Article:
In a decision that will no doubt disappoint many design right holders, Magmatic today lost its appeal to the UK Supreme Court in its case against PMS, who sell the competing "Kiddee Case".

The case concerned a Community registered design (CRD) for the well-known Trunki ride-on childrens' suitcase. The ultimate question in any design case under European Union harmonised law is whether the overall impression of the design of (or incorporated in) the alleged infringement is the same as that of the CRD. This first involves identifying what the overall impressions of the two designs are.

Trunki at the Court of Appeal

The Court of Appeal had overturned the first instance decision, where the judge had found infringement, holding that the overall impression of the CRD was of a "horned animal". While the author has concerns about characterising what is ultimately a design for a suitcase by reference to something quite different and indeed general in description (similar concerns apply to describing an air freshener by reference to a snake's head – see P&G v Reckitt Benckiser), one can see what the Court of Appeal was trying to do with that description of what the CRD depicted in terms of the shape aspects of the design. Importantly in this case therefore, the Court of Appeal came to that conclusion as regards the CRD based on the shape of the design depicted, and the fact there was no decoration shown in the CRD to alter that impression. For several reasons the Court of Appeal said that the Kiddee Cases in issue had different overall impressions, being of an insect and a non-horned animal respectively. Again, comparing the shape and other features of the CRD with the equivalent elements in the Kiddee Cases, and ignoring surface decoration, one can understand that conclusion, even if reasonable people might differ.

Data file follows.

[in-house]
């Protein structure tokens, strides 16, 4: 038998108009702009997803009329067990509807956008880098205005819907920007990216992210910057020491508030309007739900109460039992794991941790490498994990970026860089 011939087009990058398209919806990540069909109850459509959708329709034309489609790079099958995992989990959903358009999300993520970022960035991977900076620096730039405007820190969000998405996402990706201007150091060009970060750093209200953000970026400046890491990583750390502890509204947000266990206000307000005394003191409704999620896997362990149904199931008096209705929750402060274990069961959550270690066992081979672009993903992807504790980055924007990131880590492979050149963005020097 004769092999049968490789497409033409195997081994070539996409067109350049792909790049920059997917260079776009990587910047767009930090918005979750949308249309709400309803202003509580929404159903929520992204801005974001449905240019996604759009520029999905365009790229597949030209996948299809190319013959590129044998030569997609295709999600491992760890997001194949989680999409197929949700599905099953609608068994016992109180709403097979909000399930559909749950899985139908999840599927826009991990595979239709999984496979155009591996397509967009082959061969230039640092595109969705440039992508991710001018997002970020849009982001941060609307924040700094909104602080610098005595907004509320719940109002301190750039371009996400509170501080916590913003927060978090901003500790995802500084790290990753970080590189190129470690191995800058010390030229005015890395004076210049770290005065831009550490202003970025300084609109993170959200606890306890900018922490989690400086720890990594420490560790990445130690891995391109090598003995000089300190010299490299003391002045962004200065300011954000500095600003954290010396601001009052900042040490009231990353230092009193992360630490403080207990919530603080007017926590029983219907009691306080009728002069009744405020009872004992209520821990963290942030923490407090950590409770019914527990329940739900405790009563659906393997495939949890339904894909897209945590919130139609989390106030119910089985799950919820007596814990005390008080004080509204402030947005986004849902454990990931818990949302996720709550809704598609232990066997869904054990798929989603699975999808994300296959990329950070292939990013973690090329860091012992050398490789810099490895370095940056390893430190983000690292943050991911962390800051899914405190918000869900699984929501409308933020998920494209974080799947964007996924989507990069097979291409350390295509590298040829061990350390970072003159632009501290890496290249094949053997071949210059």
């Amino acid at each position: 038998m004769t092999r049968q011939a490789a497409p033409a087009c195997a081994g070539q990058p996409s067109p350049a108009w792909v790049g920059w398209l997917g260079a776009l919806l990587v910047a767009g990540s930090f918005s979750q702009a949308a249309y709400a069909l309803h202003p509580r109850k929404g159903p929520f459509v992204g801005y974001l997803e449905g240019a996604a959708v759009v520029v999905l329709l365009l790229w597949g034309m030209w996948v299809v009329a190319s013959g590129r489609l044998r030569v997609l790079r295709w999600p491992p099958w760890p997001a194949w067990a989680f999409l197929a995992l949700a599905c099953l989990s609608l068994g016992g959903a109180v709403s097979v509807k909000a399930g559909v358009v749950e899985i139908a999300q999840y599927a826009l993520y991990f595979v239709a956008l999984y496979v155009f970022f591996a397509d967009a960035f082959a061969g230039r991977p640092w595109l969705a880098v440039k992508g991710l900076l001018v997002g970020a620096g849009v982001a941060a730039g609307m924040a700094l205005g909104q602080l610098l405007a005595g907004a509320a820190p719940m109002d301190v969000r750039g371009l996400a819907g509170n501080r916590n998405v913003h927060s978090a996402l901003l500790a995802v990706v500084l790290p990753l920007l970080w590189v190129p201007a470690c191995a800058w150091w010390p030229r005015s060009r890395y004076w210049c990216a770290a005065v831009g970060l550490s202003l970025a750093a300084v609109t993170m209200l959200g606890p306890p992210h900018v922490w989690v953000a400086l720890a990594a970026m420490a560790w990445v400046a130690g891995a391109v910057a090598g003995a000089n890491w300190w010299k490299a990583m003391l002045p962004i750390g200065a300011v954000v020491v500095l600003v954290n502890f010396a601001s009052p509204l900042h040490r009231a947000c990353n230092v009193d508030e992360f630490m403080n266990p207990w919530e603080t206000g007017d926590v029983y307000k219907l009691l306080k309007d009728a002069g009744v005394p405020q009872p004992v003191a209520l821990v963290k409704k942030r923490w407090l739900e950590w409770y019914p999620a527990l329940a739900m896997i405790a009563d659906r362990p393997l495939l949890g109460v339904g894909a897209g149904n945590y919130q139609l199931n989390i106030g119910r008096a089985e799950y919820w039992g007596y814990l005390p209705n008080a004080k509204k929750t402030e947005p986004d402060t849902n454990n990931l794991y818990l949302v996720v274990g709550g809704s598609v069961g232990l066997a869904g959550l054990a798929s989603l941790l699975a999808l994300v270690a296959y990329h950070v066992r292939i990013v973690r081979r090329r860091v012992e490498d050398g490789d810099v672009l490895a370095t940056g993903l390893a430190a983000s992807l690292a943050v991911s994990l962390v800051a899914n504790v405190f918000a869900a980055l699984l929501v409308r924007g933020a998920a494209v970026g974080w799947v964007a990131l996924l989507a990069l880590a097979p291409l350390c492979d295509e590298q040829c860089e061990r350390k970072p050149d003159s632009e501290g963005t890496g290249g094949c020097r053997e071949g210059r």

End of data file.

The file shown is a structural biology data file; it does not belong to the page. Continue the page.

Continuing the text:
Controversially however, the Court of Appeal appeared to base its decision in part on the influence of the surface decoration of the Kiddee Cases. This caused significant comment among observers since it seemed clearly to contradict earlier case law which says that where a protected design is for a shape (eg, when it has no surface decoration), surface decoration on an alleged infringement is to be ignored. While there was some doubt as to whether the CRD was a pure shape design (the CRD did have several aspects which showed tonal contrast, such as the wheels, clasp and strap, and these were not reproduced in the Kiddee Cases), the "impression" given to many readers of the Court of Appeal's decision was that the surface decoration on the Kiddee Case – depictions of whiskers, eyes, spots, body tone etc - had played a large part in its finding of different overall impressions. The Court of Appeal seemed to describe the different overall impressions by reference to the applicable decoration on the Kiddee Cases. Again, as the CRD had no such decoration this seemed somewhat contrary to the established law.

Supreme Court decision